In the five-book series of novels called the Rebecca Series, almost every major character, good or bad, sooner or later, gets wounded or, in a few cases, killed. In the latest novel in the series – A Fearful Thing – the most severe wound is actually administered by Rebecca to one of the bad guys.
In this story, set in 1985, the height of the Cold War, Rebecca’s newly developed knife-throwing skills result at one point in her rifling one of her Barrington Swords 12-inch competition throwing knives, from a distance of 30 feet, into the upper arm of a Soviet KGB agent who is poised to murder two Americans that he and his team have kidnapped. The razor-sharp knife severs the assailant’s bicep, ripping apart both muscle and the nerve pathways to his hand, the hand which, until that instant, is holding a Glock handgun.
I think that, if an author is going to write action stories about good versus evil, some level of violence is necessary or there is simply no realism in the story. Think for a moment about today’s world. Violence is everywhere, much of it deadly. If a
good-versus-evil action-focused novel is going to seem plausible, some people are going to get hurt. Some may not survive.
In the example I just gave from A Fearful Thing, it is one of the antagonists who is wounded, but, just as often in my novels, it is one of the protagonists. Since my novels are Christian-themed, I think it important to deliver the message that Christians are likely to be wounded – not physically, we always hope – but emotionally, at some point in their Christian journeys. The physical wounds that my characters incur are the visible manifestations of the kinds of emotional wounds that we are likely to experience.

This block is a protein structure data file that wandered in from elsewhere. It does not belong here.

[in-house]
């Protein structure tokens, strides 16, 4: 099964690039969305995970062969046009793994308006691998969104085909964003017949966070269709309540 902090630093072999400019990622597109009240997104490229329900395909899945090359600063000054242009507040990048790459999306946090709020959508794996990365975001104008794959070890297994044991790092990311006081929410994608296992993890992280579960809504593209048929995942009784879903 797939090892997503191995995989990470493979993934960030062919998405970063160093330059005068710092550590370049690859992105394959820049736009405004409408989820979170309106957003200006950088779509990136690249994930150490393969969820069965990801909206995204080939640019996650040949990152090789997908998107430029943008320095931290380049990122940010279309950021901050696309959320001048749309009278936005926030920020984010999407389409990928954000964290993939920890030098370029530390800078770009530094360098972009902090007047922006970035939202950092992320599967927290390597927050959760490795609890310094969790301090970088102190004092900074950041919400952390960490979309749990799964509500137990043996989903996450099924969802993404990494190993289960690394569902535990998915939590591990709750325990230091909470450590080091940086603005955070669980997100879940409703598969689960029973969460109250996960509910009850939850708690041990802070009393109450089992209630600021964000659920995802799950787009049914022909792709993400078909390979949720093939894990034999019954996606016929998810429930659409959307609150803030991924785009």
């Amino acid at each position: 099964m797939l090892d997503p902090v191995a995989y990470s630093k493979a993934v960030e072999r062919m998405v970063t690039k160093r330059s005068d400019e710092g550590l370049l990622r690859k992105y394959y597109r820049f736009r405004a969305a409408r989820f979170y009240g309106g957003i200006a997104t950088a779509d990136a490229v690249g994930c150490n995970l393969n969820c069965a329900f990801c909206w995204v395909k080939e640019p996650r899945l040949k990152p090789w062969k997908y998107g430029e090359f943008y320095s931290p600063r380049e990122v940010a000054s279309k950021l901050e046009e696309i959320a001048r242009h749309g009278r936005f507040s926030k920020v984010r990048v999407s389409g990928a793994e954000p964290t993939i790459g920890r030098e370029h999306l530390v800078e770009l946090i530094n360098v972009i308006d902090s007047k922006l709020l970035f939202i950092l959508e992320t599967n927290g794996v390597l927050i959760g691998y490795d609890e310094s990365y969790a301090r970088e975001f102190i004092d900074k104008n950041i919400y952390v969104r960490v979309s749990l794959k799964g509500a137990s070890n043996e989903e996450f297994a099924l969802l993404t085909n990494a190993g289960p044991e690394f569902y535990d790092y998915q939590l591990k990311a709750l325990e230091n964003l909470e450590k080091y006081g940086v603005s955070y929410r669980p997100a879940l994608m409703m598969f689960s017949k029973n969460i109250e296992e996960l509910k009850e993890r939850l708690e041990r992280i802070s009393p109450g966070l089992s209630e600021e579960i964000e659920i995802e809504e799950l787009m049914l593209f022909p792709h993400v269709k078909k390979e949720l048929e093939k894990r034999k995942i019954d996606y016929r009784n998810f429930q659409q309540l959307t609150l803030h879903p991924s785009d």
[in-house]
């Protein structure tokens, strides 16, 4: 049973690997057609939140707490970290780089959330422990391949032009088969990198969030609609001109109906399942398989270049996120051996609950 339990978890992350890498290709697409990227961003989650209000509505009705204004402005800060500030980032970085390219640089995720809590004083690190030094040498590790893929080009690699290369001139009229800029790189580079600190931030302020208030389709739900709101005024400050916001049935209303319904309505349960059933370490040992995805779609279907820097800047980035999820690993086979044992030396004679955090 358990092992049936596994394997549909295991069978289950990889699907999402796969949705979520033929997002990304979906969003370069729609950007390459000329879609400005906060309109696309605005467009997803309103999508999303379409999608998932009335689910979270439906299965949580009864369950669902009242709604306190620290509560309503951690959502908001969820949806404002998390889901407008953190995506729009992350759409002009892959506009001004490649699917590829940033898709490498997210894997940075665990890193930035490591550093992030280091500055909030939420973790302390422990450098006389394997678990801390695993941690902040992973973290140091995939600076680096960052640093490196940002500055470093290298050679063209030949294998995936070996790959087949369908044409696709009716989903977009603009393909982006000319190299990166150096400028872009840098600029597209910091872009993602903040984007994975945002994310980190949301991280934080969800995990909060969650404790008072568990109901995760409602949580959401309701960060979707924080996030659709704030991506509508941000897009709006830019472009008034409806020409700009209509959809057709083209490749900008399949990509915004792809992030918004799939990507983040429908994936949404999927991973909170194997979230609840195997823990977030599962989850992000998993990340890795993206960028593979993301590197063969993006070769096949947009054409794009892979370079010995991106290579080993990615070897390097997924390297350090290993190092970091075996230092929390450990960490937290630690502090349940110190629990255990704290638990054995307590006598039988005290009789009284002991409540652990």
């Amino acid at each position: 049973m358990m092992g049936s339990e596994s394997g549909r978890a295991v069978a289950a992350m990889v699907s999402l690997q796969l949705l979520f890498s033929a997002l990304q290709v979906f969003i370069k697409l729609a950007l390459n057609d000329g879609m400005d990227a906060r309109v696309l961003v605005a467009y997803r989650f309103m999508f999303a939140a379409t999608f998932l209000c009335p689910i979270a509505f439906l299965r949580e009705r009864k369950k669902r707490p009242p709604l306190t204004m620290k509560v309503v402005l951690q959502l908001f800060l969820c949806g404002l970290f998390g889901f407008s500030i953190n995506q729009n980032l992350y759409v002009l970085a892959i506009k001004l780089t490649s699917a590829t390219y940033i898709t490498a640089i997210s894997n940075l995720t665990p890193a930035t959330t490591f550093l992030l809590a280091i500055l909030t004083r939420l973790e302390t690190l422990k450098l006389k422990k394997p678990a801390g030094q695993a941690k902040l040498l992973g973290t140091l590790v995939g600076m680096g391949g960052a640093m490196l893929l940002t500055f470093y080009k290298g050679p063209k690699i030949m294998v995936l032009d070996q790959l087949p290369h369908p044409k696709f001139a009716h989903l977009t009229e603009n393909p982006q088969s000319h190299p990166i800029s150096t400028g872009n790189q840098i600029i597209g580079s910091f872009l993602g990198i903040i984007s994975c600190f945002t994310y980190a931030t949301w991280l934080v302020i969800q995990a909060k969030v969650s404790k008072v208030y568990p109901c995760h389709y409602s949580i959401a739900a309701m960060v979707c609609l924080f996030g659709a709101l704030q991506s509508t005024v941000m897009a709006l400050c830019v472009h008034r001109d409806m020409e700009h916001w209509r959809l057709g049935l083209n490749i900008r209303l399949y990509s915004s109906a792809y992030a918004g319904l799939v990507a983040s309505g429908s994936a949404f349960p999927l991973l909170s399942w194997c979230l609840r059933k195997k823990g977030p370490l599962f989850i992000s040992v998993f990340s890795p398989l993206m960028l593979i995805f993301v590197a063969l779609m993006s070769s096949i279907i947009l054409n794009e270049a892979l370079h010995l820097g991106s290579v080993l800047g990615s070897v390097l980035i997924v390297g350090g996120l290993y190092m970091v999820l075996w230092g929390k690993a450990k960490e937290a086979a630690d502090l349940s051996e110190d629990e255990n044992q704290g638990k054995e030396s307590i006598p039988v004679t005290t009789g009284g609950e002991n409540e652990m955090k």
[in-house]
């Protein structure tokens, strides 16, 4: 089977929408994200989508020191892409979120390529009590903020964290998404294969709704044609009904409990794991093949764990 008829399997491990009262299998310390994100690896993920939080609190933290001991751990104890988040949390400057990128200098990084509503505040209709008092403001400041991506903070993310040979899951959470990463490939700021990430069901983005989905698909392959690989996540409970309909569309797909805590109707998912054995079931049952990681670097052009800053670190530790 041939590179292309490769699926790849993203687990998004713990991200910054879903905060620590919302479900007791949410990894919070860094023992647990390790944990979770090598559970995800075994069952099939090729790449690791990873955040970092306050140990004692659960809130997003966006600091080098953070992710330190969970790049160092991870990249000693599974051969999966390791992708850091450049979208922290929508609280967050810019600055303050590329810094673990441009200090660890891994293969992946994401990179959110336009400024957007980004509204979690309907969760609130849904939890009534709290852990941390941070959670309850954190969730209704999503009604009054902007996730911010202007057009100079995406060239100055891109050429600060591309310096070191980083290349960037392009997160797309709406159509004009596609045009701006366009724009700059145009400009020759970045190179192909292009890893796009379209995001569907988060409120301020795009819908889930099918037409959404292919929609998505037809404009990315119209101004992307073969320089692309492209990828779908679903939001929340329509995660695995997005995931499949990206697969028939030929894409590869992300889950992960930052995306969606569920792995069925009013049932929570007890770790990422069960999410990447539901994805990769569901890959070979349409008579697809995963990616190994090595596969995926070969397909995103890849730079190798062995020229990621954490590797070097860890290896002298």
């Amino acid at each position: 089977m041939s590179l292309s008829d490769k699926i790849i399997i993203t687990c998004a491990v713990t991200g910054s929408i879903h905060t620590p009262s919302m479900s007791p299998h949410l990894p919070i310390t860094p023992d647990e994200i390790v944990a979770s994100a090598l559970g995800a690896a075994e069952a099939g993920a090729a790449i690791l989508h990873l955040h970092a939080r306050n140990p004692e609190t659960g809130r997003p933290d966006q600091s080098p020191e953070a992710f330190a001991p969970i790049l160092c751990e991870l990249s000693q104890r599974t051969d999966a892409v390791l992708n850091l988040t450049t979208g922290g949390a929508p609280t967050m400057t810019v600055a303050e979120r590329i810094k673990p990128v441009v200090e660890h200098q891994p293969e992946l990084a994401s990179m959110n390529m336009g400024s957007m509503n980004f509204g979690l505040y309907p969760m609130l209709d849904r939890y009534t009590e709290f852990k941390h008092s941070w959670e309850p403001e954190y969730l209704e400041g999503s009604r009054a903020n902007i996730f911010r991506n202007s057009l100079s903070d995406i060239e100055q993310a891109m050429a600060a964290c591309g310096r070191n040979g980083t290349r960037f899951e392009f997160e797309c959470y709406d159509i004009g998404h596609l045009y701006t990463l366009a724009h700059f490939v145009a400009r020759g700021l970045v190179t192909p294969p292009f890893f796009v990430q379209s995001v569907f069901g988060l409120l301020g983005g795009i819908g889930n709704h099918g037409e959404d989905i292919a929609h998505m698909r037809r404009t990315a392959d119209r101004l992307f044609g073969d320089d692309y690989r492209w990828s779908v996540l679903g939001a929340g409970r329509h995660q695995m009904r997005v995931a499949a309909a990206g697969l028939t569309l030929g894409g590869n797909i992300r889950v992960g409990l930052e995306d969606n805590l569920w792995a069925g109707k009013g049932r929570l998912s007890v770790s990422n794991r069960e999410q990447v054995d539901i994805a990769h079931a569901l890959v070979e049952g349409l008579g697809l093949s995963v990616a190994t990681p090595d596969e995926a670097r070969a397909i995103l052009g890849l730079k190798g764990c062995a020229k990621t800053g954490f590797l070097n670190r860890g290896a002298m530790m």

Plot tension is often enhanced by threats to characters we care about. For example, early in the writing of my first novel, The Face of the Enemy, I explained to my wife Linda that I was planning a scene for the novel’s climax in which Rebecca, always the central character, might be wounded in such a way that she would become permanently (physically) impaired. Don’t you do that! said Linda with considerable force. Don’t you do something like that to her!
At that point, Linda had only read about 100 manuscript pages in that first story, and already she was so emotionally committed to Rebecca that she was incensed that I would consider that kind of wounding. As readers of the Rebecca Series have discovered, Rebecca is eventually wounded in a quite visible way, but not in any way that causes her to be physically or mentally impaired.
My stories are not tragedies. Even though the main characters may be hurt at some point, I do not allow them – the main characters – to be killed. There are literary critics who think that that represents a flaw in fiction writing, and that death and disappointment and despair are essential components of a successful story.
Not to me.
I want us to be filled with hope that good can prevail. And our life experiences tell us that it can.
But often enough.